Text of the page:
Civil and Human Rights Coalition: Senate Should Change the Nominee, Not the Rules

For Immediate Release

Civil and Human Rights Coalition: Senate Should Change the Nominee, Not the Rules

WASHINGTON - Wade Henderson, president and CEO of The Leadership Conference on Civil and Human Rights, issued the following statement following the Senate’s failure to secure the 60-vote threshold to advance the nomination of Judge Neil Gorsuch to the Supreme Court of the United States:

“Today’s failure by the Senate Republicans to secure 60 votes to move forward on President Trump’s nominee to the Supreme Court speaks to the flaws of Judge Gorsuch, not the rules of the Senate. Instead of selecting a consensus nominee, the President chose someone who was proposed by the Heritage Foundation and the Federalist Society and who has shown that he will not support the interests of everyday Americans. It’s time for the Republican Party to change the nominee, not the rules.

It is utter hypocrisy for the Republican majority to object to the 60-vote threshold for the Supreme Court.  On multiple occasions, Senate Republicans insisted on a 60-vote threshold for President Obama’s judicial nominees – all of them on lower courts. Surely the highest court in the land should meet the same standard.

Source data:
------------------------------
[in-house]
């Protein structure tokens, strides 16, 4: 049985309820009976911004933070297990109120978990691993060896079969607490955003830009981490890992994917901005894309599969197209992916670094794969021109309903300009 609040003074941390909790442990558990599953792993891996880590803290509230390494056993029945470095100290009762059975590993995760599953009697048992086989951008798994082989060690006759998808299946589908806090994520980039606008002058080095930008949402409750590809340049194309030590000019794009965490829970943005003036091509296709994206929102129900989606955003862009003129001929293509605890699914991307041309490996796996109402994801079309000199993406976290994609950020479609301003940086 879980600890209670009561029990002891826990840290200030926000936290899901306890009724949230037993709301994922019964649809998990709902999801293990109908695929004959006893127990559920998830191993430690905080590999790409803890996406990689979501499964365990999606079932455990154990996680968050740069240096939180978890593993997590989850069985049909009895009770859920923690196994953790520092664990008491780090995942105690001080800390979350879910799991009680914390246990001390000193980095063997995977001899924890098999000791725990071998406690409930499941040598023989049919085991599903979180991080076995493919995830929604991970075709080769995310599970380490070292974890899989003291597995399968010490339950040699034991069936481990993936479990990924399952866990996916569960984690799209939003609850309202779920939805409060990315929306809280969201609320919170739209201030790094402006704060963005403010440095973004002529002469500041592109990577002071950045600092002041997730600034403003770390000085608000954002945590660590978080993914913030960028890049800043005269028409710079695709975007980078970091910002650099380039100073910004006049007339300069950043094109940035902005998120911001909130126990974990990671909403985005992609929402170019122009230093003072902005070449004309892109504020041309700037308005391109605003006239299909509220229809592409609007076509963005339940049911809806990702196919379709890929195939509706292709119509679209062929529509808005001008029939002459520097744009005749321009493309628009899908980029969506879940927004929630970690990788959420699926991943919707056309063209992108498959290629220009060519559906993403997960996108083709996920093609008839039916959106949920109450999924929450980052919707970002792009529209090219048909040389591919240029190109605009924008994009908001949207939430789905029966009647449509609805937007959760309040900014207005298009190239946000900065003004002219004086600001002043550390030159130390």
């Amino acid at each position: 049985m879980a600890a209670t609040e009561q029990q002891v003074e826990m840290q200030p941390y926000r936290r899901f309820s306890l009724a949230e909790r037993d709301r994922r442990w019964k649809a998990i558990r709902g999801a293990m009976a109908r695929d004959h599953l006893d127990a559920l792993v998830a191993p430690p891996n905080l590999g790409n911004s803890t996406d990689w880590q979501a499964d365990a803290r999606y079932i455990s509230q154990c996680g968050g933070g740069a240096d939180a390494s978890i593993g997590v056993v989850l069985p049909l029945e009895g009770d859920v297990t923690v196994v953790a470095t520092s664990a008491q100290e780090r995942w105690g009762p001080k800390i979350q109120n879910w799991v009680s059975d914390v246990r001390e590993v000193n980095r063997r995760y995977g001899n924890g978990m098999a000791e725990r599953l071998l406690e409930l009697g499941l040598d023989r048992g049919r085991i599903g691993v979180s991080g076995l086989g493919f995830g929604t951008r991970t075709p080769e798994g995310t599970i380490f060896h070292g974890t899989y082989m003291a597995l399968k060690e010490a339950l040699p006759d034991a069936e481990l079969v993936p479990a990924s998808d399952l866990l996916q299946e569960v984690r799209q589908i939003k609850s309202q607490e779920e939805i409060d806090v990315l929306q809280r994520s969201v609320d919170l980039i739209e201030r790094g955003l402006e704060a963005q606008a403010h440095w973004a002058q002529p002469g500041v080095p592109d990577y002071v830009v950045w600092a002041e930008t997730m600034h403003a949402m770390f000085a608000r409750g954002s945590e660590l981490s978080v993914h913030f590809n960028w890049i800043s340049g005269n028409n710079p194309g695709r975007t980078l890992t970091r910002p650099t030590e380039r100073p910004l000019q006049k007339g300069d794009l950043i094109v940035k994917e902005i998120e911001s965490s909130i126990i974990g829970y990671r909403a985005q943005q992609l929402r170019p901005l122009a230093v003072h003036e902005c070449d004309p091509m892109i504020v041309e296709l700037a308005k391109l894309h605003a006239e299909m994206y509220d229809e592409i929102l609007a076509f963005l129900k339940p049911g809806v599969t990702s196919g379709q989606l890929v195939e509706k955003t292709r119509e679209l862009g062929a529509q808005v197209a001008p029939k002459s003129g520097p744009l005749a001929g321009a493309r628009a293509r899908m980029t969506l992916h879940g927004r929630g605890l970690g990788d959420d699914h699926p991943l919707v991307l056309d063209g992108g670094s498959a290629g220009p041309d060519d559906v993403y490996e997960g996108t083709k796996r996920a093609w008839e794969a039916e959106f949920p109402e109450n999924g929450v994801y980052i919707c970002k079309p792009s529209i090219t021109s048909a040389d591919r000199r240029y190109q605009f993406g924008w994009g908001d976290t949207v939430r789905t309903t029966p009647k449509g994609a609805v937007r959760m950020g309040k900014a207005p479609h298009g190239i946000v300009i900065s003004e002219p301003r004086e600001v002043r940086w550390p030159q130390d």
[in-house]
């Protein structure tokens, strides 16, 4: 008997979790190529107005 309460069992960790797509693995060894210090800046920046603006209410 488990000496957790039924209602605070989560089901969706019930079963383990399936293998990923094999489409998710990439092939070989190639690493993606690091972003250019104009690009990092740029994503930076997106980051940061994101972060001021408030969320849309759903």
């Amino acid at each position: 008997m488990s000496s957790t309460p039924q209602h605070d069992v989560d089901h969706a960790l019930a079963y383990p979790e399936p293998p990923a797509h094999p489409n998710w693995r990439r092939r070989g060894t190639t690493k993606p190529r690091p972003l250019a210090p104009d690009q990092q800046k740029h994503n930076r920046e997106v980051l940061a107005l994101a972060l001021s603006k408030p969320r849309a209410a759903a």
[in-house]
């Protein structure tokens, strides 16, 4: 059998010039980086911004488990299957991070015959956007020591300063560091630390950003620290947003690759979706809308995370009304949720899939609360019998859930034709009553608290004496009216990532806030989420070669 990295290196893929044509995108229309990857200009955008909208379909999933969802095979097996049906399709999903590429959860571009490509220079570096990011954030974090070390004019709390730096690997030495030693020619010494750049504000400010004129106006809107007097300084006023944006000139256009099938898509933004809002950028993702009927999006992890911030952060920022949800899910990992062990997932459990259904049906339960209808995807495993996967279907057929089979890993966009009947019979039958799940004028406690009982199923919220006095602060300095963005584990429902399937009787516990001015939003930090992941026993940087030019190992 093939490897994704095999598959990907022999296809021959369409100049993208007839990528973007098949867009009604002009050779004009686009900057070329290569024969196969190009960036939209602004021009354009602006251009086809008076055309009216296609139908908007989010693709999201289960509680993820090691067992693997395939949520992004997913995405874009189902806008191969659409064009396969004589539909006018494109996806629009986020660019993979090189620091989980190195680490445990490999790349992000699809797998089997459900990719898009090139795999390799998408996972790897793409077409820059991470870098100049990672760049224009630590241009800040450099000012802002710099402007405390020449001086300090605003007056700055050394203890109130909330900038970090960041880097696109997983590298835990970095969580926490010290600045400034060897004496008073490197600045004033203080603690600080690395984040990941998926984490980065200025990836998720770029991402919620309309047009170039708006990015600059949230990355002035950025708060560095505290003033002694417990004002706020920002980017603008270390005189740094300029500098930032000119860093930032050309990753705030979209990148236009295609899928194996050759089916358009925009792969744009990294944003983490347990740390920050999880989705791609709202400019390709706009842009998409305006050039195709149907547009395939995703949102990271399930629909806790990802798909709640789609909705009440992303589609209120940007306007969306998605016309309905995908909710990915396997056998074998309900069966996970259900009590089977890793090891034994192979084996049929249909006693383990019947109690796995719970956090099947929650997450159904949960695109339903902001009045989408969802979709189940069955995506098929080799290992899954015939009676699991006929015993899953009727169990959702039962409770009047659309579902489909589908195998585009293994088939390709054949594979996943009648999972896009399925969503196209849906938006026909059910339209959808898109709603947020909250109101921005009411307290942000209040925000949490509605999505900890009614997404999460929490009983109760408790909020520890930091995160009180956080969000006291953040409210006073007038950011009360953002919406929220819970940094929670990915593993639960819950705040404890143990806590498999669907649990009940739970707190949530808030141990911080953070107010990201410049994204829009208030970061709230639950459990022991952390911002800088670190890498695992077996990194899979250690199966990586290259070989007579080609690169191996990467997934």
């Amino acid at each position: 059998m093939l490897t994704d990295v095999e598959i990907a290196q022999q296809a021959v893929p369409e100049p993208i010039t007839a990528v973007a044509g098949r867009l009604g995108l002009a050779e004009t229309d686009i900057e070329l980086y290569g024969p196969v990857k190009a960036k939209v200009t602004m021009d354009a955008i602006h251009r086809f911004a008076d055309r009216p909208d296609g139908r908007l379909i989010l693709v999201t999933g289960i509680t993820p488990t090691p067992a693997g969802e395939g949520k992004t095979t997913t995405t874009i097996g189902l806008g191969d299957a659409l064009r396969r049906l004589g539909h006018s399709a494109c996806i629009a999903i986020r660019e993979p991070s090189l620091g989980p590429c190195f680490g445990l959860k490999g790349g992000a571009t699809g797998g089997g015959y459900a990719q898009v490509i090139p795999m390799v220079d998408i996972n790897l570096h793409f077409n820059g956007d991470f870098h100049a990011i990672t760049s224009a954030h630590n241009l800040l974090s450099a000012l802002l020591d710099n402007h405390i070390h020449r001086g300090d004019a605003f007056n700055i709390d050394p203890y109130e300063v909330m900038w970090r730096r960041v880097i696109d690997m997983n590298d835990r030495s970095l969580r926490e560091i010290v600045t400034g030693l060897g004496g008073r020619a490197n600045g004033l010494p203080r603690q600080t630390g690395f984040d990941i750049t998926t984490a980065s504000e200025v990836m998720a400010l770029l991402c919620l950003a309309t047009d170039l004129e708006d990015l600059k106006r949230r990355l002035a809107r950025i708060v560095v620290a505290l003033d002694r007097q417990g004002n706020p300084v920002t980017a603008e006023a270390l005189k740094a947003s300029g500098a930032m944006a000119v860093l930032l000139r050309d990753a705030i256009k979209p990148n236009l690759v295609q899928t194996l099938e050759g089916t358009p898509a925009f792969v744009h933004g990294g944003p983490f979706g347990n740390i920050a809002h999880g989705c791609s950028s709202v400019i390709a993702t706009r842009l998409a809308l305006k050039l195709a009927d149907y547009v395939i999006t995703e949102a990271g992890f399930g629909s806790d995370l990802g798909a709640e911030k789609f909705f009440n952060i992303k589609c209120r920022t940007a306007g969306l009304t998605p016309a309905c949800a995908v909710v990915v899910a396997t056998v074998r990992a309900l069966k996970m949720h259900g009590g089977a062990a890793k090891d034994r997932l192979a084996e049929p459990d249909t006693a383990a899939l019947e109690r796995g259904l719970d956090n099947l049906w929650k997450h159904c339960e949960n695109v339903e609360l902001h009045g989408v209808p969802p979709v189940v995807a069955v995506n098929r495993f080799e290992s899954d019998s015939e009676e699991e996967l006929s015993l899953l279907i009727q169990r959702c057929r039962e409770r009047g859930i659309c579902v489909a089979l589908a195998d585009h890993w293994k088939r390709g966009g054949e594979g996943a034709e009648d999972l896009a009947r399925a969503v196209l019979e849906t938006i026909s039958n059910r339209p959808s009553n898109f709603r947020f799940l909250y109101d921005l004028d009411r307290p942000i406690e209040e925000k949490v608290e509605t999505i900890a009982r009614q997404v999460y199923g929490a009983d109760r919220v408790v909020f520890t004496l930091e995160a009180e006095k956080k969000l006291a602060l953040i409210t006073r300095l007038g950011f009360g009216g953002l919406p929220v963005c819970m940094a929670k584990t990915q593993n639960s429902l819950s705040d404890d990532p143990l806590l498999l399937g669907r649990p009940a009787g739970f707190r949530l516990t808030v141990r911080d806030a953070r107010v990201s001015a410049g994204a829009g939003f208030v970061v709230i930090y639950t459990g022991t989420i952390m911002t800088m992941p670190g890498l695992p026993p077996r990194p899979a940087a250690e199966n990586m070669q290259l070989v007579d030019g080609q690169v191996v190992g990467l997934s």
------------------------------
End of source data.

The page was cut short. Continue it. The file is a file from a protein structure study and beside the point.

Many senators have serious concerns about the far-right ideological agenda of Judge Gorsuch, and his ability to serve as an independent check on the executive branch. His evasive answers at his Senate hearing only compounded these concerns. Time and again, in rulings, speeches and articles Judge Gorsuch has shown that he is unfit to serve on the Supreme Court.”

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The Leadership Conference on Civil and Human Rights is a coalition charged by its diverse membership of more than 200 national organizations to promote and protect the civil and human rights of all persons in the United States. Through advocacy and outreach to targeted constituencies, The Leadership Conference works toward the goal of a more open and just society – an America as good as its ideals.

The Leadership Conference is a 501(c)(4) organization that engages in legislative advocacy.  It was founded in 1950 and has coordinated national lobbying efforts on behalf of every major civil rights law since 1957.

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